Cram Down in Chapter 13

A “cram down” in bankruptcy refers to a legal process used primarily in Chapter 13 bankruptcy cases, allowing debtors to reduce the principal balance of a secured debt to the asset’s current market value. If you owe more on a loan than what the property (like a car, equipment, or sometimes real estate) is worth, you can “cram down” the loan amount to match the property’s value. The process effectively splits the debt into two parts: a secured debt equal to the property’s current market value and an unsecured debt for the remaining balance. It is essential to understand your leftover income after expenses on your Chapter 13 bankruptcy petition if you are trying to avoid paying for the unsecured debt.


An example of an auto cram down

You have a car loan with a balance of $15,000, but the current market value is only $10,000. You could reduce the loan balance to $10,000 by cramming down to the car’s market value. The remaining $5,000 becomes part of your unsecured debt, which the debtor will pay off at a significantly reduced rate through your Chapter 13 repayment plan. 


An example of a home cram down 

You own an investment property (not your primary residence) that you purchased for $800,000. Over time, the property’s market value has decreased, and it is now worth $600,000. However, you still owe $700,000 on the mortgage. In a Chapter 13 bankruptcy, you might be able to cram down the mortgage on this investment property.

Here’s how it works:

  • The mortgage is split into a secured claim and an unsecured claim.
  • The secured claim is adjusted to match the property’s current market value of $600,000. The $600,000 of what you owe is considered secured because the property’s actual value backs it.
  • The remaining $100,000 becomes part of your unsecured debt. Unsecured debts in Chapter 13 bankruptcy are often paid at a fraction of the owed amount, depending on your disposable income and the specifics of your repayment plan.

So, by cramming down the mortgage on your investment property, you reduce the principal balance you’re required to pay back to the creditor for the property’s value. The remainder is treated as unsecured debt, which may allow you to pay much less than you originally owed.

It’s important to note that cram downs are not allowed for mortgages on your primary residence, but debtors can use them for other types of secured debts under certain conditions. Also, there are specific eligibility requirements, such as the 910-day rule for car loans, which requires that the debtor got the car loan more than 910 days before filing for bankruptcy.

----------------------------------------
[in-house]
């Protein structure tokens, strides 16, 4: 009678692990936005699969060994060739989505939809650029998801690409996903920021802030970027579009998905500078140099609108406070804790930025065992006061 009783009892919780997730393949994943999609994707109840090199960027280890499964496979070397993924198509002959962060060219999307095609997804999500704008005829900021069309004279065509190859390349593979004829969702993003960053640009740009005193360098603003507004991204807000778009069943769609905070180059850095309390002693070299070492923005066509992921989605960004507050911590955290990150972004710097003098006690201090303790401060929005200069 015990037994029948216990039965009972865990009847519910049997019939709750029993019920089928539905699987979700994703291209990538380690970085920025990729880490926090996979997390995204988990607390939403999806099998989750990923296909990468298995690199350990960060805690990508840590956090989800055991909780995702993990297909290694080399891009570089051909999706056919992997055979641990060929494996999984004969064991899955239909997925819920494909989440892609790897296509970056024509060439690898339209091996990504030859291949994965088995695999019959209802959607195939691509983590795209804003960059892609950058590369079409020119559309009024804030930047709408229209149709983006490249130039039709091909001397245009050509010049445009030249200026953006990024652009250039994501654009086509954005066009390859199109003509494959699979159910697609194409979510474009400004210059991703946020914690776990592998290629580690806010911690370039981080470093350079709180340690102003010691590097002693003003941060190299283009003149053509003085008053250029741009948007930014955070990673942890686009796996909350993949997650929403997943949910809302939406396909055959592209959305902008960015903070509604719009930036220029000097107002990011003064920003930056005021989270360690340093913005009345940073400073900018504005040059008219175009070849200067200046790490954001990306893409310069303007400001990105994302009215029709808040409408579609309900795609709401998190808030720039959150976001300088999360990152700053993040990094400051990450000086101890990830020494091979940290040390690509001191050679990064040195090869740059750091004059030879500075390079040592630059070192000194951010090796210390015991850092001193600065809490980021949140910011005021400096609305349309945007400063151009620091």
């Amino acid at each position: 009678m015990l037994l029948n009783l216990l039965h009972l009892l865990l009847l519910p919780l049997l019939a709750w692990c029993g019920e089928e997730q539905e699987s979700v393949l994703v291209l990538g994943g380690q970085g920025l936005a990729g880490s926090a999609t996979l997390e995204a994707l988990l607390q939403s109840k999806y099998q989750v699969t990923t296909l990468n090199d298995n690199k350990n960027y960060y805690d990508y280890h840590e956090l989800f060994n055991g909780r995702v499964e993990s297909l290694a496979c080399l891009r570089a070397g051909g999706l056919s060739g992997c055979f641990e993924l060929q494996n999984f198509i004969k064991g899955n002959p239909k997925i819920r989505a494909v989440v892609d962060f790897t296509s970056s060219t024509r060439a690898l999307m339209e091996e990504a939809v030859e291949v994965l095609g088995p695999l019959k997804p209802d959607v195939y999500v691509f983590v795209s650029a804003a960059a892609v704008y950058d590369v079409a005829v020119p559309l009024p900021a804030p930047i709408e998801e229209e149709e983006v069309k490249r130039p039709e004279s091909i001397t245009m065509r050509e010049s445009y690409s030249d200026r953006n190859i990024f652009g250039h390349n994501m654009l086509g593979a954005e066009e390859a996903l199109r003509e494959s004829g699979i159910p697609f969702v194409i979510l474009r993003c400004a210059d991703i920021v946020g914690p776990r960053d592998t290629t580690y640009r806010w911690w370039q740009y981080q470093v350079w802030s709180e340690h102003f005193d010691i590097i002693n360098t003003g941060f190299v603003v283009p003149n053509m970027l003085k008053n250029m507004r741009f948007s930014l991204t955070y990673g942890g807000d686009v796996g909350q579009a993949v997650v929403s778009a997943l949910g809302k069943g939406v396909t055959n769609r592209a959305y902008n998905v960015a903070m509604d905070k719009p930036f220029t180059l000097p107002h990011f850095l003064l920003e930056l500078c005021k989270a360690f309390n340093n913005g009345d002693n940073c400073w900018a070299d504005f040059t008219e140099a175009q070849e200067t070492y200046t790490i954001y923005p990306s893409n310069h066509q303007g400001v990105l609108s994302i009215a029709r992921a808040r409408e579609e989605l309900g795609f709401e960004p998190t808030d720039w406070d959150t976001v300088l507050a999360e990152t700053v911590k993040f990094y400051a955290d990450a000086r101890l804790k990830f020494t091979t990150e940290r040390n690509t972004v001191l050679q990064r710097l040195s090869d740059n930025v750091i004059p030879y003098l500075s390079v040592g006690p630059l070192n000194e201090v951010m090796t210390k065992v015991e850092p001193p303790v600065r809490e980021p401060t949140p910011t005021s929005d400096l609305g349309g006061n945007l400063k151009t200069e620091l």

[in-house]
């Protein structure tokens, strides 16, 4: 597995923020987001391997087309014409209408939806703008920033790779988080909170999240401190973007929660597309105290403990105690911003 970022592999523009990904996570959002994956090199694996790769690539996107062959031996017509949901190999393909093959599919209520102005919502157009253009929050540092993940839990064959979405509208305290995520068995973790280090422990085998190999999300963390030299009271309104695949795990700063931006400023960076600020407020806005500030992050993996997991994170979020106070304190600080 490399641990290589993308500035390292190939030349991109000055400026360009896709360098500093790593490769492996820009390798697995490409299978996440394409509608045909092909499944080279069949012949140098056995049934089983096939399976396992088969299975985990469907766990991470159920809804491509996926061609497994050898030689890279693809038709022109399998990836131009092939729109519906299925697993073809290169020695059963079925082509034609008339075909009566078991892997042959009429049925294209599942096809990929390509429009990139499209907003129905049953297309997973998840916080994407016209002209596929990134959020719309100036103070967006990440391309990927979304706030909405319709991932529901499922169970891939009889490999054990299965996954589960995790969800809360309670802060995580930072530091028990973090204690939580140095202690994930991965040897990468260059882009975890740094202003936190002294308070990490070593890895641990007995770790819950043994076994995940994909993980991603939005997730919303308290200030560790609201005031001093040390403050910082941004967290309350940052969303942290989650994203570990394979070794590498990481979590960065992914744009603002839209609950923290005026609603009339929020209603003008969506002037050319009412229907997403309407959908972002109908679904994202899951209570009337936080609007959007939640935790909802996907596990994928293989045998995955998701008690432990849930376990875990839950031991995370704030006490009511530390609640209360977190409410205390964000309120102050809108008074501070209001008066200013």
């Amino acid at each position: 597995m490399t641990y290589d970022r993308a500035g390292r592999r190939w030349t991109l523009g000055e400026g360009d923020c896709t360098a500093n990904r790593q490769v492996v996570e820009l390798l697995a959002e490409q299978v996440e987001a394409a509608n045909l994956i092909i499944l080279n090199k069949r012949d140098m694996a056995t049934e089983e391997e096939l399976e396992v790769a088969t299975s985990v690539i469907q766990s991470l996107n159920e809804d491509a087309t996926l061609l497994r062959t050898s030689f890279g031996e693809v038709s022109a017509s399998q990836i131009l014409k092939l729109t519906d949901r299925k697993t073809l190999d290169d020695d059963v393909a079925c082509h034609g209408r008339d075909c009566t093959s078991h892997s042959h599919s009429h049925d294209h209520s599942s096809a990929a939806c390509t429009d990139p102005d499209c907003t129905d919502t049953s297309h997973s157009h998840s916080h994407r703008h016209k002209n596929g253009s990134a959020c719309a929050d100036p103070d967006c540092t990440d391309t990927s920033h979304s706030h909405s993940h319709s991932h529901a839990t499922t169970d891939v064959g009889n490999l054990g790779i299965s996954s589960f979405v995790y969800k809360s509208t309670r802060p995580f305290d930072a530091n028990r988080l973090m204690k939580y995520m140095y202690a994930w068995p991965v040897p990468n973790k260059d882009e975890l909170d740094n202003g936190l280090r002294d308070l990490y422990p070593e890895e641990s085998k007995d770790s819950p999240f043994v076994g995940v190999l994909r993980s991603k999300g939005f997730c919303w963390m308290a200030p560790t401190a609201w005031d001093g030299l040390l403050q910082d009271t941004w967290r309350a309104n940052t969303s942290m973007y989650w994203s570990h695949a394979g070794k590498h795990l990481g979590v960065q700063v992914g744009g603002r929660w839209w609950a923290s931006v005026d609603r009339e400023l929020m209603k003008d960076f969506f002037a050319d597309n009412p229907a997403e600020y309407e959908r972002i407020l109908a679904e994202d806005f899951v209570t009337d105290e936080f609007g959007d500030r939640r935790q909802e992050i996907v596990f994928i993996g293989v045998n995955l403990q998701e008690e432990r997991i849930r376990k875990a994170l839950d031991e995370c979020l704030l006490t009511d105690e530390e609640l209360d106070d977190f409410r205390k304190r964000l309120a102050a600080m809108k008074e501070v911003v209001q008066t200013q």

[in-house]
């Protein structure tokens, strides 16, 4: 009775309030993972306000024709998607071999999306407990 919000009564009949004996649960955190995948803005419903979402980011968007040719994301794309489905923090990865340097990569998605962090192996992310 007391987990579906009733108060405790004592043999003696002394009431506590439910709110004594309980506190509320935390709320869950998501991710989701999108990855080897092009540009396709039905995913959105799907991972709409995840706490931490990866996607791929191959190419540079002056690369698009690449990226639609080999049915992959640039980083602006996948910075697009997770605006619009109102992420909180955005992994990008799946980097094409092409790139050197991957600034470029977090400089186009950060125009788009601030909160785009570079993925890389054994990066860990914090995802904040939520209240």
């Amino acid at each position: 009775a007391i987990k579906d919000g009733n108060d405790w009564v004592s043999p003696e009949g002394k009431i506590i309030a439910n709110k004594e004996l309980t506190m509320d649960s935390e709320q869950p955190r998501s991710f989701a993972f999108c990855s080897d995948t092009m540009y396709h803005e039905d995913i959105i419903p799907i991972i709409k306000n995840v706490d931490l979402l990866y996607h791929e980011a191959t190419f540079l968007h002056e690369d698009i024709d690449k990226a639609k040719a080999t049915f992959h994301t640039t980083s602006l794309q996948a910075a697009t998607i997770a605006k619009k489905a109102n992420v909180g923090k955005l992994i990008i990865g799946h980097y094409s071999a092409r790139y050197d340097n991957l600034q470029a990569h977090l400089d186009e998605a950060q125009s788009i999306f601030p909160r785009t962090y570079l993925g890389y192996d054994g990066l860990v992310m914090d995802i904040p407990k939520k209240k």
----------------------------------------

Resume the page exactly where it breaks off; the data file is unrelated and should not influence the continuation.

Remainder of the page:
Since cram downs can significantly affect both your repayment plans and the rights of secured creditors, they can be complex and contentious. If you’re considering a cram down, please contact me and I can offer a free consultation on your ability to realistically get a cram down.

Frequently Asked Questions: Debt Consolidation in California
How does debt consolidation affect credit scores?

Initially, it might cause a slight dip due to credit inquiries. However, consistent payments can improve your credit score over time.

What is the difference between debt consolidation and debt settlement?

Debt consolidation involves taking a new loan to pay off debts, while debt settlement is negotiating to pay less than you owe. Settlement can negatively impact your credit score.

What are secured vs. unsecured debt consolidation loans?

Secured loans require collateral (like a house or car), usually with lower interest rates. Unsecured loans don't require collateral but typically have higher rates.

Is debt consolidation right for me?

It depends on your total debt, interest rates, credit score, and payment capability. It's suitable if you can pay off your debt within five years and secure a lower interest rate than your current debts.

Should I consider long-term financial planning?

Yes, debt consolidation should be part of a broader financial strategy including budgeting, cutting expenses, and building an emergency fund.

How do Chapter 7 and Chapter 13 bankruptcies in California differ?

Chapter 7 involves liquidating assets to pay off debts, while Chapter 13 allows debt restructuring over a set period, usually three to five years.

Can my spouse's bank account be garnished for my debt?

Bankruptcy laws offer protections against such actions, but specifics depend on individual cases and state laws.

How can I learn more about my options?

Consulting a California bankruptcy attorney can provide clarity. Firms like The Law Offices of Christopher Hewitt offer free consultations to explore debt relief paths.

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